Heard about: Limbo

Heard about: Limbo

By John Broomhall

September 30th 2011 at 9:00AM

John Broomhall talks to Playdead about the recent Develop Award Winner

[Go here to read Develop's comprehensive list of Heard About audio specials]

Game audio people are still talking about Limbo. They may be for some time.

One leading audio developer recently stated publically they would likely have made a terrible job of Limbo’s audio compared to the treatment by Martin Stig Andersen, who single-handedly created its sound and audio.

Not because they’re rubbish – far from it. It’s just that Andersen did such a brilliant, innovative and thoughtful job.

It’s all about vision – or perhaps that should be audio vision. Would you have added a ‘spooky’ stylised interactive orchestral score, a plethora of character emotes and maybe even a narrator?

How easily the ‘nothingness’ – the ‘notional silence’  – could have been tromped on and thereby the intensity and involvement diminished.

The brief was ‘not like a video game’, leaving Andersen free to explore some powerful ideas in an environment in which he could nurture them – and he found the iterative experimentation/decision-making process both engaging and inspiring in itself.

SMALL FORTUNES

“I learned some interesting things,” confirms Andersen.

“Trying to make Limbo sound like an old film, I put everything into mono but discovered I couldn’t engage myself with that sound.

"It’s because I was living in 2009 – it was just not immersive enough. I see Limbo as such a tiny world. I was trying to reduce all the sounds to something very simple and thin sounding.

"I distorted sounds and then afterwards, expanded them again, really spatialising them – almost anti-phase.

“I ventured into using antique audio devices – wire recorders, spring reverbs and tape recorders.

"In linear media you can make your mix from moment to moment whereas in a game, the sounds might always be mixed differently.

"One thing I discovered using old machines was that they created a homogenic sound. Running all of my sounds through an old tape recorder made them sit very well together in the mix.

"With my own bespoke-recorded physics sounds – I found when I put them in the game, they sounded too real – the surface of the sound didn’t fit the image.

“So I ended up running them through an old spring reverb. I put the reverb to zero so basically I was just using it as a hardware filter which made the sound narrow and thin – all the bottom would disappear.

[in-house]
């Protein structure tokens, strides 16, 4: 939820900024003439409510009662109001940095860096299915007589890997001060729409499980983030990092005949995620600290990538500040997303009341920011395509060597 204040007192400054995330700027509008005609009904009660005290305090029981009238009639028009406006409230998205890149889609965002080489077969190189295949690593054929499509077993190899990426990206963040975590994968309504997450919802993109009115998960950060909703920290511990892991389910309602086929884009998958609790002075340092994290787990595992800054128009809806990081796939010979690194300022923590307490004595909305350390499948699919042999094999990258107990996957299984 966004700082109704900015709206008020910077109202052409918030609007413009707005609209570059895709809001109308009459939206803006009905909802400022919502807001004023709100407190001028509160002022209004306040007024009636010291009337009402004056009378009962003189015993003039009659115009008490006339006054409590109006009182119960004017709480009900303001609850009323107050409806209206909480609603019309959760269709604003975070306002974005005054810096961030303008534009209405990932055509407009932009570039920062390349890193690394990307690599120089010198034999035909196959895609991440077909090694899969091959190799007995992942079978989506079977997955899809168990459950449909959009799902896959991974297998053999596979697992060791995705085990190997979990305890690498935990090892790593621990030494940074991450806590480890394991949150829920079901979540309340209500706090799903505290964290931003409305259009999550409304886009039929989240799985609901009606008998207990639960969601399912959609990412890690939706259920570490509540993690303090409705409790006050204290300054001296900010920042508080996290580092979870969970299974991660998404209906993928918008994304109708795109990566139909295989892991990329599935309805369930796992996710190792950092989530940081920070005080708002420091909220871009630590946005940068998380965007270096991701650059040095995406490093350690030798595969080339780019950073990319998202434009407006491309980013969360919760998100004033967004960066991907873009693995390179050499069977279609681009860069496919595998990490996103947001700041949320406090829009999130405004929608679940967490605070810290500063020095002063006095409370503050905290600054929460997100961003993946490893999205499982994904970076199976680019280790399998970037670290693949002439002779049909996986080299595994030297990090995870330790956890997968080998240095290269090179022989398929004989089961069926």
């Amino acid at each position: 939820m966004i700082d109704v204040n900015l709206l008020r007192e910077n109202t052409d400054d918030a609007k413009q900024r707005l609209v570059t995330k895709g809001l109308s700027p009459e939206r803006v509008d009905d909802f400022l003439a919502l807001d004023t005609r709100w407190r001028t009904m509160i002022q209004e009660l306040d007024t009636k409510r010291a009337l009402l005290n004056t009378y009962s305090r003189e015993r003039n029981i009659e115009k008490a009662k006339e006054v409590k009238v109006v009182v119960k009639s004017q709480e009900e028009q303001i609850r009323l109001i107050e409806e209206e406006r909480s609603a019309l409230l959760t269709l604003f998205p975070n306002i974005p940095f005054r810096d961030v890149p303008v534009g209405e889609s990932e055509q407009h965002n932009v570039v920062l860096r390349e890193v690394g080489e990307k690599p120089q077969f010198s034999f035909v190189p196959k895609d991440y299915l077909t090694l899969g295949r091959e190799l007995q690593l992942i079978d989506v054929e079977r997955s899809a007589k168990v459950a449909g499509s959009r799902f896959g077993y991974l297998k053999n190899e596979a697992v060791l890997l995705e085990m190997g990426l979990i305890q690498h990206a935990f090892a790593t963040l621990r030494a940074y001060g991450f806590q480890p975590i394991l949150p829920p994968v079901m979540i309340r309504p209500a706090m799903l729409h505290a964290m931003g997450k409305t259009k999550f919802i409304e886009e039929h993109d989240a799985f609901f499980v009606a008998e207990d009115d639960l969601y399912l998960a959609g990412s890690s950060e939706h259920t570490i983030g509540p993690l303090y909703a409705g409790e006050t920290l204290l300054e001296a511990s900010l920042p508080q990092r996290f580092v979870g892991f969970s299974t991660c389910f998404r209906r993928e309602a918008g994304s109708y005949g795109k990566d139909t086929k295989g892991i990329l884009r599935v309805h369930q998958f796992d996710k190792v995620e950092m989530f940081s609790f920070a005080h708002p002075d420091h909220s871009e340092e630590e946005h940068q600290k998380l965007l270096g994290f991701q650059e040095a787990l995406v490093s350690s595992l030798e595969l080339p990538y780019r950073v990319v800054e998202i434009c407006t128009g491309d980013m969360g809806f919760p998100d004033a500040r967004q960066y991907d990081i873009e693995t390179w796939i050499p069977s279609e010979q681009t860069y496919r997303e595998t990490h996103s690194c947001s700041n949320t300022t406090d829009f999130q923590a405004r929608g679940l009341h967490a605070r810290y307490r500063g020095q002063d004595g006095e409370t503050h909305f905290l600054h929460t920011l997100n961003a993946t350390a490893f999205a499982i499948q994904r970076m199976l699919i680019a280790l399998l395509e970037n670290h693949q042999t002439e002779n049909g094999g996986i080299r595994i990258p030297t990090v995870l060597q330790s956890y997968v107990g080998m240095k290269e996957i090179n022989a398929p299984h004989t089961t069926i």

Because the sounds lost a lot of their main actual identity and clarity, they suddenly became more generic – I could use the same sounds for a metal box or a wooden box. It all contributed to making the world very small and defined.

“A lot of the things I do are essentially mash-ups or paraphrases – it arises from working with electroacoustic music for a lot of years. I can take one sound and it doesn’t really matter where it comes from because I’m not using that sound as it is.

"I might just extract the texture or colour and then use it to transform another sound. It leads to a slightly unnatural but useful quality allowing me to create an audio world that’s generic and yet unique.”

IN STEP WITH SOUND

Footsteps are pretty much the only sounds the character makes, with Andersen feeling that in third-person games the player can identify with the character but if he or she starts to make noises, a disconnection is created.

Meanwhile, the music of Limbo is so ambient and blends so beautifully with the sound and graphics that some reviewers have claimed there is none.

But for Andersen, the overall narrative structure built into Limbo’s audio is his biggest contribution.

“No one really pays attention to this aspect so I’m really happy when people ask about it. For me, the overall framework plays a very important part,” he says.

“I was trying to achieve the creation of a world structure with the audio going from quasi-realistic sound that you hear in the forest – naturalistic – then as the boy progresses through the world, things become more and more abstract, they almost become transcendent.

“What I wanted to contribute was more along the lines that the boy got habituated to the violence – rather than the player, with the player almost wondering how to feel and with the music sometimes almost representing forgiveness.”

As ever, though beautifully realised, such true sound design does not readily show itself yet it works subliminally to tell a story.

As our old friend Ben McCullough would say on the matter – ‘It isn’t just the icing on the cake; it is the cake’.